Figure 2:   Screening cell cycle progression using Fucci cells. (A) Fucci cells were transfected with pMZS3F-BORF1 or left untreated and then stained for the FLAG tag on BORF1 and imaged for mKO2 (G1 cells; red), mAG (S/G2/M cells; green), and FLAG (blue). An overlay of red and green image layers revealed cells in G1/S, which display a yellow to orange color (bottom). (B) Fucci cells transfected with pMZS3F-BORF1 and stained for the FLAG tag on BORF1 were FACS sorted into FLAG-positive and FLAG-negative cells (left) and then further separated based on the expression of mKO2-Cdt1 and AG-geminin (middle and right). (C) Cell cycle stages determined from FACS analysis (as for panel B) were quantified for FLAG-positive (BORF1) and FLAG-negative cells from three independent experiments.

Patrick Paladino et al. J. Virol. 2014;88:4480-4492 (posted with permision from the American Society of Microbiology.)


Clonetech:  Fluorescent Proteins and Reporters – Fucci Cell Cycle Vectors

ThermoFisher Scientific:  Premo TM Fucci Cell Cycle Sensor (BacMam 2.0)

DeNovo Software:  Book Chapter – DNA Analysis

Darzynkiewicz, Z., Halicka D. and Zhao, H. (2010) Analysis of cellular DNA content by flow and laser scanning cytometry. Adv Exp Med Biol. 676:137-147.

Darzynkiewicz, Z. (2011) Critical aspects in analysis of cellular DNA content. Curr Protoc Cytom. Apr. Unit 7.2.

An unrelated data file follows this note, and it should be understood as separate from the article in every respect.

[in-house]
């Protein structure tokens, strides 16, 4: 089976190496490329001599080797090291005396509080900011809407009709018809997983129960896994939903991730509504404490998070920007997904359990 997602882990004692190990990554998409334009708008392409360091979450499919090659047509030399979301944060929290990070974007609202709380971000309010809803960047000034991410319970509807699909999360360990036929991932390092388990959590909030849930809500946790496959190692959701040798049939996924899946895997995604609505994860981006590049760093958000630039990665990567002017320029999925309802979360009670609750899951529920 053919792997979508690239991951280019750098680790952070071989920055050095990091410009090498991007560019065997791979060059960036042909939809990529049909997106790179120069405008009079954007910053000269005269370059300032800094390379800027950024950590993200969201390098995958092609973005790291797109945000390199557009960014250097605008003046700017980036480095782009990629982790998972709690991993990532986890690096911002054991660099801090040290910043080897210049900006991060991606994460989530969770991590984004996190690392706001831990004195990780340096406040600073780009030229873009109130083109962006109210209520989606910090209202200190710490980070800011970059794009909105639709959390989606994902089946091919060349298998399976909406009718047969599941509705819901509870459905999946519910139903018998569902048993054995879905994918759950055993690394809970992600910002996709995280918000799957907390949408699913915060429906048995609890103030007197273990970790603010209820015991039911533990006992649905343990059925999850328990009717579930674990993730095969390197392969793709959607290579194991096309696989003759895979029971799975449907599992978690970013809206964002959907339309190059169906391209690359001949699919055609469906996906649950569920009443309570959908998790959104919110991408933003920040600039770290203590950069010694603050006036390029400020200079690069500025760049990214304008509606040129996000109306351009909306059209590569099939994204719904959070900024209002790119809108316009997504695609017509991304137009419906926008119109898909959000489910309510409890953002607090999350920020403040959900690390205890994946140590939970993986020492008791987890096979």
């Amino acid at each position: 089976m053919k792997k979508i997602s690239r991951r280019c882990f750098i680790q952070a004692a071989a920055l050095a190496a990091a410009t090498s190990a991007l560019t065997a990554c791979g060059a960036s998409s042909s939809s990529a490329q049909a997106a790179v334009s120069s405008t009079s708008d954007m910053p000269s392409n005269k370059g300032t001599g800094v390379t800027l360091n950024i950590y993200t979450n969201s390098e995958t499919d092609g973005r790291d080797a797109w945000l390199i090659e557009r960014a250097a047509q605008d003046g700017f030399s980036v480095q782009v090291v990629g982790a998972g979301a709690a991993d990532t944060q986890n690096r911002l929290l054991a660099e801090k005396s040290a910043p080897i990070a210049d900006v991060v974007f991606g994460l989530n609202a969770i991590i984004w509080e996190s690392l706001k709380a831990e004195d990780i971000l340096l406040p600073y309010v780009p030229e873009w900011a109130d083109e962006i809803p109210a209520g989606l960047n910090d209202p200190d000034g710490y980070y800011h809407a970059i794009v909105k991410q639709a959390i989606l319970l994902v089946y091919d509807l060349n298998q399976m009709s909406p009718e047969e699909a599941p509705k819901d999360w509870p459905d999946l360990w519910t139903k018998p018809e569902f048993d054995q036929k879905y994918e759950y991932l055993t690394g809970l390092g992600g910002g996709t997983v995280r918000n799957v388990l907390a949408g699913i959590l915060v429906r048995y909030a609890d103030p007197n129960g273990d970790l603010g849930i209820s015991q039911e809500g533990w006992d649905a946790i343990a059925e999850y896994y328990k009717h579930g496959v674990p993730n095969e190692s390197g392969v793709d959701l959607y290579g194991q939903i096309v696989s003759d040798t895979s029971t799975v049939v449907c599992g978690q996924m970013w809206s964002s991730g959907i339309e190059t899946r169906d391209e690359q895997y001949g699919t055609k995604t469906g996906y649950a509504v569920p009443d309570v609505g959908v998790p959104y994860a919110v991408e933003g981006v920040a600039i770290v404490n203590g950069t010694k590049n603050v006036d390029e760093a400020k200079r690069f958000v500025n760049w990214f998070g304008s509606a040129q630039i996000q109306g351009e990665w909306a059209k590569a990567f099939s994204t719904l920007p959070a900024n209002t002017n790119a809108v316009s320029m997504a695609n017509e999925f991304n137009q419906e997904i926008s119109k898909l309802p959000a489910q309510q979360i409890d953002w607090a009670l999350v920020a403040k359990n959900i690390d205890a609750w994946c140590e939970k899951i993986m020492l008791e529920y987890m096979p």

Darzynkiewicz, Z. and Zhao, H. (February 2014) Cell Cycle Analysis by Flow Cytometry. In: eLS. John Wiley & Sons, Ltd:Chichester.DOI: 10.1002/9780470015902.a0002571.pub2

Sakaue-Sawano A., Kurokawa H., Morimura T., et al. (2008) Visualizing spatiotemporal dynamics of multicellular cell-cycle progression. Cell. 132 (3): 487-498.

Leers, M.P., Schutte, B., Theunissen, P.H., Ramaekers, F.C. and Nap, M. (1999) Heat pretreatment increases resolution in DNA flow cytometry of paraffin-embedded tumor tissue. Cytometry 35: 260-266.

Rabinovitch, P.S. (1994) in Darzynkiewicz, Z., Robinson, J.P. and Crissman, H.A. (eds.) Flow Cytometry. Methods in Cell Biology, 41, 264-296. Academic Press, Inc., San Diego.

Darzynkiewicz, Z., Robinson, J.P. and Crissman, H.A. (eds.) (1994) Flow Cytometry. Methods in Cell Biology, 41 & 42, Academic Press, Inc., San Diego.

Rabinovitch, P.S., Torres, R.M. and Engel, D. (1986) Simultaneous cell cycle analysis and two color surface immunofluorescence using 7-amino-actinomycin D and single laser excitation. J. Immunol. 136, 2769-2776.

Watson, J.V., Chambers, S.H. and Smith, P.J. (1987) A pragmatic approach to the analysis of DNA histograms with a definable G1 peak. Cytometry 8: 1-8.

Hedley, D.W., Friedlander, M.I., Taylor, I.W., Rugg, C.A. And Musgrove, E.A. (1983) Method for analysis of cellular DNA content of paraffin-embedded pathological material using flow cytometry.J. Histochem. Cytochem. 33: 1333-1335.

Vindelov, L.L., Christensen, I.J. and Nissen, N.I. (1983) A detergent-trypsin method for the preparation of nuclei for flow cytometric DNA analysis. Cytometry 3, 323-327.

Learn More

Intro to Flow


Work around very talented people.

Lorem ipsum dolor sit amet, consectetur adipiscing elit, sed do eiusmod tempor incididunt ut labore et dolore magna aliqua. 

7226-1 King’s College Circle
Medical Sciences Building University of Toronto